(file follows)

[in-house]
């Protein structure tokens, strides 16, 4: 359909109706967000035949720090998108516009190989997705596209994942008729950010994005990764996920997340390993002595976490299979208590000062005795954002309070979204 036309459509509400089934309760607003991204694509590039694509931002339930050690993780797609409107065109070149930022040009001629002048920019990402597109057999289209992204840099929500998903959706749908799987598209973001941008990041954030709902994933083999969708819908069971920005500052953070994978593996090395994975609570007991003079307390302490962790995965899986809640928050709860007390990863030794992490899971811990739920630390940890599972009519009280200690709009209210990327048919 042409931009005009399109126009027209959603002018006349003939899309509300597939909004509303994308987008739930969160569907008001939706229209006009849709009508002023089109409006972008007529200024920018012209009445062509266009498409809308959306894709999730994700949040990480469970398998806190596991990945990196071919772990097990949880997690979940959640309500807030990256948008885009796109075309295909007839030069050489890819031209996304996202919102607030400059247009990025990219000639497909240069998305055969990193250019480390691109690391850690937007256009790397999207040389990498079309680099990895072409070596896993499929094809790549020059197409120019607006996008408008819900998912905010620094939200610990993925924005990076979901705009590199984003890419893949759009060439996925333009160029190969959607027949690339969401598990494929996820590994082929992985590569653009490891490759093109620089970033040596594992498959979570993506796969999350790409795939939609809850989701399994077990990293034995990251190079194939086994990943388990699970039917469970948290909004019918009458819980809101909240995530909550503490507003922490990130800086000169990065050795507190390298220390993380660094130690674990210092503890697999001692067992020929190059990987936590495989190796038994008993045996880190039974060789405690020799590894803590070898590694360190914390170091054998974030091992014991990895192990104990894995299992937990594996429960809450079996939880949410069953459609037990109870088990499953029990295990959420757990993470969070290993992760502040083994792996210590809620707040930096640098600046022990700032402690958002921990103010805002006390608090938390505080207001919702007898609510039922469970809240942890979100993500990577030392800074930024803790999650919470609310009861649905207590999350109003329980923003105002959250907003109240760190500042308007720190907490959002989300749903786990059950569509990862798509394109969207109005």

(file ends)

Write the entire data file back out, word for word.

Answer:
[in-house]
């Protein structure tokens, strides 16, 4: 359909109706967000035949720090998108516009190989997705596209994942008729950010994005990764996920997340390993002595976490299979208590000062005795954002309070979204 036309459509509400089934309760607003991204694509590039694509931002339930050690993780797609409107065109070149930022040009001629002048920019990402597109057999289209992204840099929500998903959706749908799987598209973001941008990041954030709902994933083999969708819908069971920005500052953070994978593996090395994975609570007991003079307390302490962790995965899986809640928050709860007390990863030794992490899971811990739920630390940890599972009519009280200690709009209210990327048919 042409931009005009399109126009027209959603002018006349003939899309509300597939909004509303994308987008739930969160569907008001939706229209006009849709009508002023089109409006972008007529200024920018012209009445062509266009498409809308959306894709999730994700949040990480469970398998806190596991990945990196071919772990097990949880997690979940959640309500807030990256948008885009796109075309295909007839030069050489890819031209996304996202919102607030400059247009990025990219000639497909240069998305055969990193250019480390691109690391850690937007256009790397999207040389990498079309680099990895072409070596896993499929094809790549020059197409120019607006996008408008819900998912905010620094939200610990993925924005990076979901705009590199984003890419893949759009060439996925333009160029190969959607027949690339969401598990494929996820590994082929992985590569653009490891490759093109620089970033040596594992498959979570993506796969999350790409795939939609809850989701399994077990990293034995990251190079194939086994990943388990699970039917469970948290909004019918009458819980809101909240995530909550503490507003922490990130800086000169990065050795507190390298220390993380660094130690674990210092503890697999001692067992020929190059990987936590495989190796038994008993045996880190039974060789405690020799590894803590070898590694360190914390170091054998974030091992014991990895192990104990894995299992937990594996429960809450079996939880949410069953459609037990109870088990499953029990295990959420757990993470969070290993992760502040083994792996210590809620707040930096640098600046022990700032402690958002921990103010805002006390608090938390505080207001919702007898609510039922469970809240942890979100993500990577030392800074930024803790999650919470609310009861649905207590999350109003329980923003105002959250907003109240760190500042308007720190907490959002989300749903786990059950569509990862798509394109969207109005």